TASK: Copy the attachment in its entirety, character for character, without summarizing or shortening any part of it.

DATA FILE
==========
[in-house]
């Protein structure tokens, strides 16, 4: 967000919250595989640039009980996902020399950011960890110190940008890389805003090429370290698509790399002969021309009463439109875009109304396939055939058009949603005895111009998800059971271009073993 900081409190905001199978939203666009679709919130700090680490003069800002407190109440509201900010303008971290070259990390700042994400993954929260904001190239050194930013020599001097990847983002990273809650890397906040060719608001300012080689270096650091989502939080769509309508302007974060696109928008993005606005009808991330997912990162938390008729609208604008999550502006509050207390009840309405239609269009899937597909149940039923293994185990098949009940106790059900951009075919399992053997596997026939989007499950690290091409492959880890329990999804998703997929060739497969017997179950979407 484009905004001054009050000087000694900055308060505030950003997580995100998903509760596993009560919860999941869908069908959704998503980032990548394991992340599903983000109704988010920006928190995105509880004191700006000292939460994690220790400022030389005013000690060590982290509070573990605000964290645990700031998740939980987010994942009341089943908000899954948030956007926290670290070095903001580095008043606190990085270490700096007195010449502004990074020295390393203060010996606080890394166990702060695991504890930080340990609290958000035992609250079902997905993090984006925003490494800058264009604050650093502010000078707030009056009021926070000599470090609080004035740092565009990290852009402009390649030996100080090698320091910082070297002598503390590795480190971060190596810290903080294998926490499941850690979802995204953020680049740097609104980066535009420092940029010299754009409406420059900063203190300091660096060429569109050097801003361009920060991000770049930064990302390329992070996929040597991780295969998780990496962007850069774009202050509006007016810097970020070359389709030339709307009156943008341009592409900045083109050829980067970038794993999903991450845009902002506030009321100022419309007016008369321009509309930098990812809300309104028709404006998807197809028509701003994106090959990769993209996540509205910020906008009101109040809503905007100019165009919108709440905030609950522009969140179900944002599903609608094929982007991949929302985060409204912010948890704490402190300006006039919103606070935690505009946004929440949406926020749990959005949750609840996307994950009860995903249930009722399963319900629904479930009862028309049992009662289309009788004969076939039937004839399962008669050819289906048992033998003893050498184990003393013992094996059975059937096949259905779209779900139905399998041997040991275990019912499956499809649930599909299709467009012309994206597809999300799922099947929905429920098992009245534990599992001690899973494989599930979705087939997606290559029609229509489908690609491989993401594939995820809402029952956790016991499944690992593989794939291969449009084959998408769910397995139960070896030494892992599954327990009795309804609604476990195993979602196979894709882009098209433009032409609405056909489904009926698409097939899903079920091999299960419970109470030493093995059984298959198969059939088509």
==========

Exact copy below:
[in-house]
């Protein structure tokens, strides 16, 4: 967000919250595989640039009980996902020399950011960890110190940008890389805003090429370290698509790399002969021309009463439109875009109304396939055939058009949603005895111009998800059971271009073993 900081409190905001199978939203666009679709919130700090680490003069800002407190109440509201900010303008971290070259990390700042994400993954929260904001190239050194930013020599001097990847983002990273809650890397906040060719608001300012080689270096650091989502939080769509309508302007974060696109928008993005606005009808991330997912990162938390008729609208604008999550502006509050207390009840309405239609269009899937597909149940039923293994185990098949009940106790059900951009075919399992053997596997026939989007499950690290091409492959880890329990999804998703997929060739497969017997179950979407 484009905004001054009050000087000694900055308060505030950003997580995100998903509760596993009560919860999941869908069908959704998503980032990548394991992340599903983000109704988010920006928190995105509880004191700006000292939460994690220790400022030389005013000690060590982290509070573990605000964290645990700031998740939980987010994942009341089943908000899954948030956007926290670290070095903001580095008043606190990085270490700096007195010449502004990074020295390393203060010996606080890394166990702060695991504890930080340990609290958000035992609250079902997905993090984006925003490494800058264009604050650093502010000078707030009056009021926070000599470090609080004035740092565009990290852009402009390649030996100080090698320091910082070297002598503390590795480190971060190596810290903080294998926490499941850690979802995204953020680049740097609104980066535009420092940029010299754009409406420059900063203190300091660096060429569109050097801003361009920060991000770049930064990302390329992070996929040597991780295969998780990496962007850069774009202050509006007016810097970020070359389709030339709307009156943008341009592409900045083109050829980067970038794993999903991450845009902002506030009321100022419309007016008369321009509309930098990812809300309104028709404006998807197809028509701003994106090959990769993209996540509205910020906008009101109040809503905007100019165009919108709440905030609950522009969140179900944002599903609608094929982007991949929302985060409204912010948890704490402190300006006039919103606070935690505009946004929440949406926020749990959005949750609840996307994950009860995903249930009722399963319900629904479930009862028309049992009662289309009788004969076939039937004839399962008669050819289906048992033998003893050498184990003393013992094996059975059937096949259905779209779900139905399998041997040991275990019912499956499809649930599909299709467009012309994206597809999300799922099947929905429920098992009245534990599992001690899973494989599930979705087939997606290559029609229509489908690609491989993401594939995820809402029952956790016991499944690992593989794939291969449009084959998408769910397995139960070896030494892992599954327990009795309804609604476990195993979602196979894709882009098209433009032409609405056909489904009926698409097939899903079920091999299960419970109470030493093995059984298959198969059939088509």